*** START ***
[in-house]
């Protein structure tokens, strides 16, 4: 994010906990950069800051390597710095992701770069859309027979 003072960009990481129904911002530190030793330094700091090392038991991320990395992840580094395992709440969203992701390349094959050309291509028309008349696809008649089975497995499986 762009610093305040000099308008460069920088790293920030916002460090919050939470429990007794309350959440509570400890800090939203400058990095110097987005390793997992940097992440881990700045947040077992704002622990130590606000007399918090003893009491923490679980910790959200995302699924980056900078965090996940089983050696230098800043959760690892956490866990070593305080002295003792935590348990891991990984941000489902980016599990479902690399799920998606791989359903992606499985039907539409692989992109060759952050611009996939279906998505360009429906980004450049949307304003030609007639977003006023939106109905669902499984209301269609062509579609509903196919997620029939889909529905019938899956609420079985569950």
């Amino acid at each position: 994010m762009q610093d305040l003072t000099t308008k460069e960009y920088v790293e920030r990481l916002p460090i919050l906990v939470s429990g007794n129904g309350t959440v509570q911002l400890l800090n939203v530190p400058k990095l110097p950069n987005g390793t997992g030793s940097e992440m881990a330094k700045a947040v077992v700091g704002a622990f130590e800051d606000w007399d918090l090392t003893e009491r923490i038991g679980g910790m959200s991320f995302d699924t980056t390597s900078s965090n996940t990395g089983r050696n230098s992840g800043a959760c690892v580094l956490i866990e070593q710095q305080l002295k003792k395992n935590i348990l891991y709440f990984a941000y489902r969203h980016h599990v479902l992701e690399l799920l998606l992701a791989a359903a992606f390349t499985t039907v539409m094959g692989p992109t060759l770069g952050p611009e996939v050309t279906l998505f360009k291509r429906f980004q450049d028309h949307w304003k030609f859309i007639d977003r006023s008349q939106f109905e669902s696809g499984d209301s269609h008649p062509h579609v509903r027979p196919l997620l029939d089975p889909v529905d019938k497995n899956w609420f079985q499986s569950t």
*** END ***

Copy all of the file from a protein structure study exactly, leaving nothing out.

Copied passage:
[in-house]
């Protein structure tokens, strides 16, 4: 994010906990950069800051390597710095992701770069859309027979 003072960009990481129904911002530190030793330094700091090392038991991320990395992840580094395992709440969203992701390349094959050309291509028309008349696809008649089975497995499986 762009610093305040000099308008460069920088790293920030916002460090919050939470429990007794309350959440509570400890800090939203400058990095110097987005390793997992940097992440881990700045947040077992704002622990130590606000007399918090003893009491923490679980910790959200995302699924980056900078965090996940089983050696230098800043959760690892956490866990070593305080002295003792935590348990891991990984941000489902980016599990479902690399799920998606791989359903992606499985039907539409692989992109060759952050611009996939279906998505360009429906980004450049949307304003030609007639977003006023939106109905669902499984209301269609062509579609509903196919997620029939889909529905019938899956609420079985569950």
């Amino acid at each position: 994010m762009q610093d305040l003072t000099t308008k460069e960009y920088v790293e920030r990481l916002p460090i919050l906990v939470s429990g007794n129904g309350t959440v509570q911002l400890l800090n939203v530190p400058k990095l110097p950069n987005g390793t997992g030793s940097e992440m881990a330094k700045a947040v077992v700091g704002a622990f130590e800051d606000w007399d918090l090392t003893e009491r923490i038991g679980g910790m959200s991320f995302d699924t980056t390597s900078s965090n996940t990395g089983r050696n230098s992840g800043a959760c690892v580094l956490i866990e070593q710095q305080l002295k003792k395992n935590i348990l891991y709440f990984a941000y489902r969203h980016h599990v479902l992701e690399l799920l998606l992701a791989a359903a992606f390349t499985t039907v539409m094959g692989p992109t060759l770069g952050p611009e996939v050309t279906l998505f360009k291509r429906f980004q450049d028309h949307w304003k030609f859309i007639d977003r006023s008349q939106f109905e669902s696809g499984d209301s269609h008649p062509h579609v509903r027979p196919l997620l029939d089975p889909v529905d019938k497995n899956w609420f079985q499986s569950t």